There's no avoiding it: Sometimes you just need paper copies. After being frustrated by using several general-purpose printing apps for Android phones and tablets, I've found the only thing that works reliably is to use the apps that the individual printer companies have provided for their hardware. They're free and work well for everything from printing a boarding pass or Web page to creating emergency business cards.
Chances are that either your hotel's concierge or its business center will have a printer that works with one of them. If all else fails, I have been able to print at a local Kinko's or other print shop.
Each app generally works in much the same way. It starts by scanning the area for a wireless printer. After I select a printer, the software does the rest. All I have to do is wait.
Some of the apps, like those from Epson and Brother, also let you scan documents if the printer has a scanner, making it an imaging two-way street.
The MHL cable I used for making a presentation also came in handy later on. I connected it to the HDTV in my hotel room, then used the big screen to nose around on the Web and watch a streaming movie in full HD via the Netflix Android app.
I also used my phone to listen to Internet radio using the free rad.io app and played a few games, such as IdeeNote's Fly Over Maps. You'll find similar apps if you use an iPhone, BlackBerry or Windows-based device -- entertainment is one area for which there's no lack of apps on any platform, and many of them are free.
While the Nitro HD and other smartphones have built-in speakers that are loud enough to use as speakerphones or to listen to music with, the sound quality is somewhere between awful and horrendous. I've taken to packing Logitech's $100 Mini Boombox, a small speaker set that improves the audio quality of any Bluetooth-enabled phone.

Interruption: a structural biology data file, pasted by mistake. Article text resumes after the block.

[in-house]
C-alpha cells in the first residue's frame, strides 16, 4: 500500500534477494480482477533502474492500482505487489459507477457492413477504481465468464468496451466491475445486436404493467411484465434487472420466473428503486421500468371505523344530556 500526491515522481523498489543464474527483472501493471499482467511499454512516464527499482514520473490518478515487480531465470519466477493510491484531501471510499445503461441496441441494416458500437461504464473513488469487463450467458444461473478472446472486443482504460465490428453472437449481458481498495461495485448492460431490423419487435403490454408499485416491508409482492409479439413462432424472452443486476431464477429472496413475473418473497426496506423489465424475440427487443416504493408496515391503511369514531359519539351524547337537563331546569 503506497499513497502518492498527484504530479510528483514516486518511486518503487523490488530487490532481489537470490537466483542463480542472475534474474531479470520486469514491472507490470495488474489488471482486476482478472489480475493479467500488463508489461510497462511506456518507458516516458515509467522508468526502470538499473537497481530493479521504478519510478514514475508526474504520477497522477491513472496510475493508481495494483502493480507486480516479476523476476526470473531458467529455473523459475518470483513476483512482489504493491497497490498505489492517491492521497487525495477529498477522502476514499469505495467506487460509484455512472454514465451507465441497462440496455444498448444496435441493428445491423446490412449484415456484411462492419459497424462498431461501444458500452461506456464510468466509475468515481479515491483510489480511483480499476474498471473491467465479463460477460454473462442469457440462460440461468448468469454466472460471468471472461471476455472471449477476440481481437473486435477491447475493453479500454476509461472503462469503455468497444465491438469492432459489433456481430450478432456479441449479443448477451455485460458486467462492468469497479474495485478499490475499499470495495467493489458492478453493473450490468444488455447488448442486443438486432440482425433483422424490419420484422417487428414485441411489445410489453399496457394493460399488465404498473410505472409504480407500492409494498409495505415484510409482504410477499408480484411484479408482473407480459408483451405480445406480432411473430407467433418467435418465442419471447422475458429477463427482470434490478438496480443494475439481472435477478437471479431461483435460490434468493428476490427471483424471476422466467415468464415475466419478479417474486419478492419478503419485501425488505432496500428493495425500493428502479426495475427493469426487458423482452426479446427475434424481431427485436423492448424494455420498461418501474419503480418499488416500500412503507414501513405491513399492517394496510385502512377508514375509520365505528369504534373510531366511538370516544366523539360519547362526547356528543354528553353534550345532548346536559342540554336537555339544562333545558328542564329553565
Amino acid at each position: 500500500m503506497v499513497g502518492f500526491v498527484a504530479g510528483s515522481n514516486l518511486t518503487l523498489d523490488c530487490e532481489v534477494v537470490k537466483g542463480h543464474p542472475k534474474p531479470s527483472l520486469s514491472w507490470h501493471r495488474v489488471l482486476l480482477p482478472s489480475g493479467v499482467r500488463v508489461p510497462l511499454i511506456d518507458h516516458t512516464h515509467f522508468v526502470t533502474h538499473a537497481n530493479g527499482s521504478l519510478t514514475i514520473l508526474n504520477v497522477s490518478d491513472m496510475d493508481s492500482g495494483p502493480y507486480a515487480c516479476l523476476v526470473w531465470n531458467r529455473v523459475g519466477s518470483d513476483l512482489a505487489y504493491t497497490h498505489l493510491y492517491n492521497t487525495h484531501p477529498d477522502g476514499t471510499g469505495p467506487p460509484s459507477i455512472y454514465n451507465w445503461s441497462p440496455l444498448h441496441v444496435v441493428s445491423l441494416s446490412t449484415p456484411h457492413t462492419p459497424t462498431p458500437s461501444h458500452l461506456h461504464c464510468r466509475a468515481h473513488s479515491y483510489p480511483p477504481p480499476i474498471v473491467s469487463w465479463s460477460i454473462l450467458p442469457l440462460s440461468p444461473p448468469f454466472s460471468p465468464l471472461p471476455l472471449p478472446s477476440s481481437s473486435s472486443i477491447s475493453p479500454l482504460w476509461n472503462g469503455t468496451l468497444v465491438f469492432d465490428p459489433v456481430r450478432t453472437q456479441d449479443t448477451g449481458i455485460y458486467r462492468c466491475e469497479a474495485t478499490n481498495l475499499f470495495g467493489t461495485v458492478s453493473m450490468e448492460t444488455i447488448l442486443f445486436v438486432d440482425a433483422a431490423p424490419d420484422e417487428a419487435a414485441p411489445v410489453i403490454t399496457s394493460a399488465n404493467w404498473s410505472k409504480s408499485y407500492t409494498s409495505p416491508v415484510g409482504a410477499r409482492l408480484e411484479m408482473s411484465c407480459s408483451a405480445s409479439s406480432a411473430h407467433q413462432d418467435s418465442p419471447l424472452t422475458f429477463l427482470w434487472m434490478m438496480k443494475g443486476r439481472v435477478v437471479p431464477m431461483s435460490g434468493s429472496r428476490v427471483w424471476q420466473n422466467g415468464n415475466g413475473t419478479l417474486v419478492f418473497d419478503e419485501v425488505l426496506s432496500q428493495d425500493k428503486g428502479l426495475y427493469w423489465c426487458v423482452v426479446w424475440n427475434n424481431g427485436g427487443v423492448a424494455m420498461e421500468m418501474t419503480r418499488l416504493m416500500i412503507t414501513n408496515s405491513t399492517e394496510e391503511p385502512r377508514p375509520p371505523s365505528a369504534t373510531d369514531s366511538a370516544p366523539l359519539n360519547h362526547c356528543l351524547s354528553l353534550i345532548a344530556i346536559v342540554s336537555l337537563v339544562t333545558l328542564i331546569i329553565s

At 2.2 x 4.5 x 2.5 in. and weighing 7.6 oz., the Mini Boombox dwarfs the Nitro HD phone, but it easily fits into a bag when it's time to go. It has a pair of 1-in. speakers inside and Bluetooth that supports the Advanced Audio Distribution Profile (A2DP) standard.
The Mini Boombox can stay connected with the phone via a Bluetooth link from as far as 35 feet away, so you can listen to music while charging the phone at an outlet across the room. It also has a 3.5mm mini jack audio input as a backup.
Other than an on/off switch in the back, the Mini Boombox has no traditional physical controls, but there's a lighted control panel on top that has pressure-sensitive areas for adjusting the volume, setting up the Bluetooth connection, changing the track and pausing the music. The Mini Boombox doesn't come with a remote control, but you can raise or lower the volume from the phone.
It took about a minute to pair and connect the speaker set with my phone, and after that it delivered rich sound with solid bass. More to the point, the Mini Boombox got a lot louder than the phone could, filling the hotel room with sound.
The Mini Boombox has a built-in battery that powered it for 7 hours and 20 minutes in my tests, but it lacks a battery gauge. For those who talk on the phone a lot, it's also a speakerphone that doesn't make you sound like you're talking in a cave.